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as an enemy, whose military talents are no longer formidable to your armies.

The two towns Troppau and Jägerndorf are it is true included in the winter-cordon of the enemy's army, and are secured by some field-fortifications, but I hope these two places will prove a very unquiet spot to them.

I hasten to report to you personally the affairs of your majesty, and the condition of the Austrian army, and shall at the same time recommend to your majesty such officers as have by their courage and valor acquired claims for rewards.

I am, with unbounded esteem, your majesty's most dutiful son, Prague, October, 1778.


To *

Mon cher-, The campaign is over, and the king has neither · added to his fame nor acquired any advantages; yet he has convinced himself it was the ne plus ultra of his plans.

In spite of this, it is represented to the empress in an odious point of view,-and peace was projected in a senate, to which no one in Europe ought to give laws.

With this view they fixed upon Teschen as the place of congress. A considerable number of ambassadors immediately assembled, and for three months applied themselves with great wisdom in arranging a peace, by which Austria received only a small part of Bavaria, when the whole country was in her possession.

They did not fail to convince the empress, my mother, of its advantage, and to shew the power of the king through a prism. Immediately a number of compliments were exchanged, and ninety-nine thousand Te Deums were sung and fired in Vienna on the occasion.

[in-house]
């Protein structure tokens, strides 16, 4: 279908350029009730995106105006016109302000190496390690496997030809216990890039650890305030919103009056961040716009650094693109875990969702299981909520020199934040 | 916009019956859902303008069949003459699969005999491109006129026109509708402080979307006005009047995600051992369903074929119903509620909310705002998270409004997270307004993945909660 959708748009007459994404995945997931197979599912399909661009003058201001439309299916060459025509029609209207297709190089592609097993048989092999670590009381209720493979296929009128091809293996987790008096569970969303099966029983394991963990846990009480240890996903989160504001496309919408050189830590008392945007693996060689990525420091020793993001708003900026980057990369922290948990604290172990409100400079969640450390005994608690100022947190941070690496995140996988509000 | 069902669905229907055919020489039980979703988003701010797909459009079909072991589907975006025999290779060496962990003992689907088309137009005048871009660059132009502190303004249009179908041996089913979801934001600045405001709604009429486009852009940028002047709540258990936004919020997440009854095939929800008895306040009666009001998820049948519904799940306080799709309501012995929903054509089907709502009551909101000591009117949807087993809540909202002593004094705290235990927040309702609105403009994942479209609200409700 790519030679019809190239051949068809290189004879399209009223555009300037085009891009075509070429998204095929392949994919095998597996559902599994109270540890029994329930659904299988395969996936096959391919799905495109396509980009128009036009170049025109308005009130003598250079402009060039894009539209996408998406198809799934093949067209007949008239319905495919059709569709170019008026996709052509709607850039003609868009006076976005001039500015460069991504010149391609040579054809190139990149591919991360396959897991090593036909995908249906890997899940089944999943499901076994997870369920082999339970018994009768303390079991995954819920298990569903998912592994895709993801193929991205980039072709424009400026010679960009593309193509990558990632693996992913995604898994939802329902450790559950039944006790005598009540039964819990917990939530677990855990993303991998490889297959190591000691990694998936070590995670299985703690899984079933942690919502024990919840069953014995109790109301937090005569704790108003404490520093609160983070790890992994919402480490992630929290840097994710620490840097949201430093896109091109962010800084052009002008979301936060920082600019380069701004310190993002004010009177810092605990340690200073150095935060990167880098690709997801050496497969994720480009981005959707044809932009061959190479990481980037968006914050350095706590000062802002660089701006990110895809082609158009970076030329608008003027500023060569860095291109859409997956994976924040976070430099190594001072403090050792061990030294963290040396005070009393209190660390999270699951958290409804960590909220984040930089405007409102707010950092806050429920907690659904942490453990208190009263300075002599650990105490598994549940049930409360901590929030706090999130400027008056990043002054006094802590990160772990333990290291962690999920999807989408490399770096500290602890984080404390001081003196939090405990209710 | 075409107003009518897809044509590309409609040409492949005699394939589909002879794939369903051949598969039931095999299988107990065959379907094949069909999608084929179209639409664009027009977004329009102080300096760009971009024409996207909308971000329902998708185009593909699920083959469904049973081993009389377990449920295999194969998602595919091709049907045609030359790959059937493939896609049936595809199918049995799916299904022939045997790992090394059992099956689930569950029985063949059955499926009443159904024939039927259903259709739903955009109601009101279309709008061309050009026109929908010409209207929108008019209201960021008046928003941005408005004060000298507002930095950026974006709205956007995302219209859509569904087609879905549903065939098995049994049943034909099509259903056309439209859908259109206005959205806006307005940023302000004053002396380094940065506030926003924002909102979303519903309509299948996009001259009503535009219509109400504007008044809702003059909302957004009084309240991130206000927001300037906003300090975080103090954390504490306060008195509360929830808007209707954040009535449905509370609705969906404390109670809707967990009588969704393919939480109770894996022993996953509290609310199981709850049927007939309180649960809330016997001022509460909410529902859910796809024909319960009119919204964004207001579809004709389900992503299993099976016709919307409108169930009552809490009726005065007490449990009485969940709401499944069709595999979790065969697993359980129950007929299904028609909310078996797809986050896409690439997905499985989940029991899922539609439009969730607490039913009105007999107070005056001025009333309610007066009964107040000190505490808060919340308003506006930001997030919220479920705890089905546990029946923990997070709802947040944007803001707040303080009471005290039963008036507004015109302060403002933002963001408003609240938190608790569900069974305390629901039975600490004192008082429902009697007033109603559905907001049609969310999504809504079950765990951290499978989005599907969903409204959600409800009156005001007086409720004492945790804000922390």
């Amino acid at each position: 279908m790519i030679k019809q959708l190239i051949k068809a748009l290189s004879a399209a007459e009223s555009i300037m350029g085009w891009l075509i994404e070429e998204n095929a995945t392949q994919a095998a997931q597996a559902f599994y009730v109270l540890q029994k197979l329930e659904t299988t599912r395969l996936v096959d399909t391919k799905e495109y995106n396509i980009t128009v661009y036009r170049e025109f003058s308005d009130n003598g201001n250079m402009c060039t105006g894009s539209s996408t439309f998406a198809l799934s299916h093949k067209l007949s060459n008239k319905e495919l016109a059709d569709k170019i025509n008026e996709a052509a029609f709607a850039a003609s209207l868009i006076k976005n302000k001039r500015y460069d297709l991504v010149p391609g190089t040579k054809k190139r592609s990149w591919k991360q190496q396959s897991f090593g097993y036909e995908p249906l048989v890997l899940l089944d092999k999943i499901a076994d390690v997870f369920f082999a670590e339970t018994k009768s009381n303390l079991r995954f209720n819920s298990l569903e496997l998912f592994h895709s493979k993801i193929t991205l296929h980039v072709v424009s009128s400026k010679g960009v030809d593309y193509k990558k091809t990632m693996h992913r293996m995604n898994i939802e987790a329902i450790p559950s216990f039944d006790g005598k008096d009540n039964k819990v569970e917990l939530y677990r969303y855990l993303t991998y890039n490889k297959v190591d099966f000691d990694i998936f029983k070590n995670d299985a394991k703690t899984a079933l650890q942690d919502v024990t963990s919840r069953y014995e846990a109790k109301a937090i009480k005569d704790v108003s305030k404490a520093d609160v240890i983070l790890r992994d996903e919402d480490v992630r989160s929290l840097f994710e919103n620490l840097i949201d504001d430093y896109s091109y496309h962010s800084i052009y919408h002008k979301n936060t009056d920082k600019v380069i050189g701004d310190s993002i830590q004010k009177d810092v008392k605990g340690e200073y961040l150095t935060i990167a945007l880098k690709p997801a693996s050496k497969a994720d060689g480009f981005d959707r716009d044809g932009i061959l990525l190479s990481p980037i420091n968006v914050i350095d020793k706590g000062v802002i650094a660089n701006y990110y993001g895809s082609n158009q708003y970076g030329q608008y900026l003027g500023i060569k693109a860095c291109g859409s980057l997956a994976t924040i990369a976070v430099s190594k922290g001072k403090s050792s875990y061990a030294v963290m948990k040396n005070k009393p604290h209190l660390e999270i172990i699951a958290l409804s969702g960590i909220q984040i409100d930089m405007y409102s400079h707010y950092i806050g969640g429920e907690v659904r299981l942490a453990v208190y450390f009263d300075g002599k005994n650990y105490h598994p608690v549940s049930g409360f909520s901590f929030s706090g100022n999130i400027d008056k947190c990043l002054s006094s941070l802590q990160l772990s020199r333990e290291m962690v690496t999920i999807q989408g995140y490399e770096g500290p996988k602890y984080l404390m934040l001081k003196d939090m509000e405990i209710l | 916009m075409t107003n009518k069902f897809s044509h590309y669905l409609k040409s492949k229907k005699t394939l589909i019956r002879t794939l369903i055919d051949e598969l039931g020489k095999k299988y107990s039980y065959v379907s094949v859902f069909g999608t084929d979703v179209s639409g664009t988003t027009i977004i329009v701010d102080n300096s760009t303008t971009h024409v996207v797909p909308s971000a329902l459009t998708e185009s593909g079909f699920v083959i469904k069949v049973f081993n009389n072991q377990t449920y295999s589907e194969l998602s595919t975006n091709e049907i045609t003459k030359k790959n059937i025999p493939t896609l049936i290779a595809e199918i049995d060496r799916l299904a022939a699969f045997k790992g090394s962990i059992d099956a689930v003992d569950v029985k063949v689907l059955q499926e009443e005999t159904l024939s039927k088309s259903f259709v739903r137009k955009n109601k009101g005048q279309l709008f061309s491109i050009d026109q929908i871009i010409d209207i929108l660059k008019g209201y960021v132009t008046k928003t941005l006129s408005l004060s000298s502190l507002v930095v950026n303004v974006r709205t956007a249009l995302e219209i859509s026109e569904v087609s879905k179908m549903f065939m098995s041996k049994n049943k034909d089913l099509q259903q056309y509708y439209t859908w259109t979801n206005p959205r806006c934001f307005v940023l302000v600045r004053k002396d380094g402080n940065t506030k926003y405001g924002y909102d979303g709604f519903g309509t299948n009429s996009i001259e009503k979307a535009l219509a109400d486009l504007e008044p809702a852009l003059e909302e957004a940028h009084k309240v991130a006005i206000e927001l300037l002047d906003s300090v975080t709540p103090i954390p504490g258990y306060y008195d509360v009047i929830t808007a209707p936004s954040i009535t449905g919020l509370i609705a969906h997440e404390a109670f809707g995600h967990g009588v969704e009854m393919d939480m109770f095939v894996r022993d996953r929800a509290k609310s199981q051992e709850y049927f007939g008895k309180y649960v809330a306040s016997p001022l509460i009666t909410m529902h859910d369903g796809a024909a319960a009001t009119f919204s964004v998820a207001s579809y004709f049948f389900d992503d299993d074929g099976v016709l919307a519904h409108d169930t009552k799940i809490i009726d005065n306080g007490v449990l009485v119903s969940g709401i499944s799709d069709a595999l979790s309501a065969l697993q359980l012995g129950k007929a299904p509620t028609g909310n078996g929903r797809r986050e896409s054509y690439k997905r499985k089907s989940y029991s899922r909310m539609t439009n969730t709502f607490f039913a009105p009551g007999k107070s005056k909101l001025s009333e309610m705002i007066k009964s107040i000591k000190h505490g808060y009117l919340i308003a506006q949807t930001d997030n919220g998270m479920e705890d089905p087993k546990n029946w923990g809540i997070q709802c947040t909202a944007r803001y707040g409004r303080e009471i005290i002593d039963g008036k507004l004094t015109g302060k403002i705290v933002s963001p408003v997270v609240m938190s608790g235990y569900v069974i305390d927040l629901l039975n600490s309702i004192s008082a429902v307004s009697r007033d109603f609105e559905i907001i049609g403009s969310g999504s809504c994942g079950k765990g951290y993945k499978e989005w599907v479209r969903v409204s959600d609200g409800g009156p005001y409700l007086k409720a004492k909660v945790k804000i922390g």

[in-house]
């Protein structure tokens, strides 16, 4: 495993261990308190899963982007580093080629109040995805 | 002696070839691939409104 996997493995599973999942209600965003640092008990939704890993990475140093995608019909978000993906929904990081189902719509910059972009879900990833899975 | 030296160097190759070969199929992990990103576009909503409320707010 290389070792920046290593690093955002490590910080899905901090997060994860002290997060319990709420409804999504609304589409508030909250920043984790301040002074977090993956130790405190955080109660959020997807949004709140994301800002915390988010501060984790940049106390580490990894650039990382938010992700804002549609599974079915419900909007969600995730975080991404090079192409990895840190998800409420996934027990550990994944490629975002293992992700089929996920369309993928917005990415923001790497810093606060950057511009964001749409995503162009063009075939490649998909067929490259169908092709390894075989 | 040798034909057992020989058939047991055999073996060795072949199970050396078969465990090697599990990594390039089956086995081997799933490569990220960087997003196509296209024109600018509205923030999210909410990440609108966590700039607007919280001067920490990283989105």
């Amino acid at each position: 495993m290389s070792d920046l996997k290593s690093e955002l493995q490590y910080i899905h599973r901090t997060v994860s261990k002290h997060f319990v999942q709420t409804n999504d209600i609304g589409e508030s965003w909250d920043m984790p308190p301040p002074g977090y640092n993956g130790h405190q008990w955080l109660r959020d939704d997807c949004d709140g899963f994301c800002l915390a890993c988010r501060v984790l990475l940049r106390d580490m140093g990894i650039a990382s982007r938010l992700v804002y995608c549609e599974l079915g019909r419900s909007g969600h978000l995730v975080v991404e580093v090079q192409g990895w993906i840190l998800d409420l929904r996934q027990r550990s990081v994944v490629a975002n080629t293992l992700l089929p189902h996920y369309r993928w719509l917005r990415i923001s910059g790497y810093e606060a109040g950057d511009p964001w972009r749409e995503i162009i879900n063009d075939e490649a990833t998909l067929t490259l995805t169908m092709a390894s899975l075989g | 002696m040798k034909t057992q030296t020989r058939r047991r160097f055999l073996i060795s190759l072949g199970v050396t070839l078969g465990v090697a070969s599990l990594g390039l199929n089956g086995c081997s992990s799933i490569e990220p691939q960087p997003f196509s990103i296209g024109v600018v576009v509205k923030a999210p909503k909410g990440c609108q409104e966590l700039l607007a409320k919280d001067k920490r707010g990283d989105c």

It is true, in order not to grieve the empress, I approved this peace, and gave the requisite guarantee. But I may compare my conduct in this respect with that of Charles V. in Africa, who, after a contemptible campaign, returned with his fleet to Spain; he re-embarked, like the rest, but he was the last who did so.

I am like a Venetian general, who in time of war commands the land-army and receives his commission from the republic.- When the campaign is over he obtains a pension.

Live contented like a wise man; enjoy all the charms of your private station, and by no means envy the happiness of kings. Vienna, May, 1779.


To Stephen Francis, Duke of Choiseul, Knight of the Golden

Fleece, and of the Orders of the King, Secretary of State, and Minister (formerly Ambassador at the Court of Vienna).

Mon Ami,- The empress, my mother, has left me a great state, ministers and generals of approved talents, faithful subjects, and a fame which it is difficult for any successor to maintain.

I always entertained the greatest respect for her virtues and character. I honor her memory, and her excellent heart will never be forgotten by me as long as I live.

With respect to the officers of state, this princess has given proof of considerable knowledge of government. Kaunitz, as minister for foreign affairs, Hatzfeld, as minister of the interior, and several ambassadors to various courts, prove, that she knew how to appreciate and reward talents.

With the governors of the provinces I am not quite satisfied. I shall pay some attention to their mode of conducting affairs; there shall be in reality governors in Bohemia, and a minister in Milan.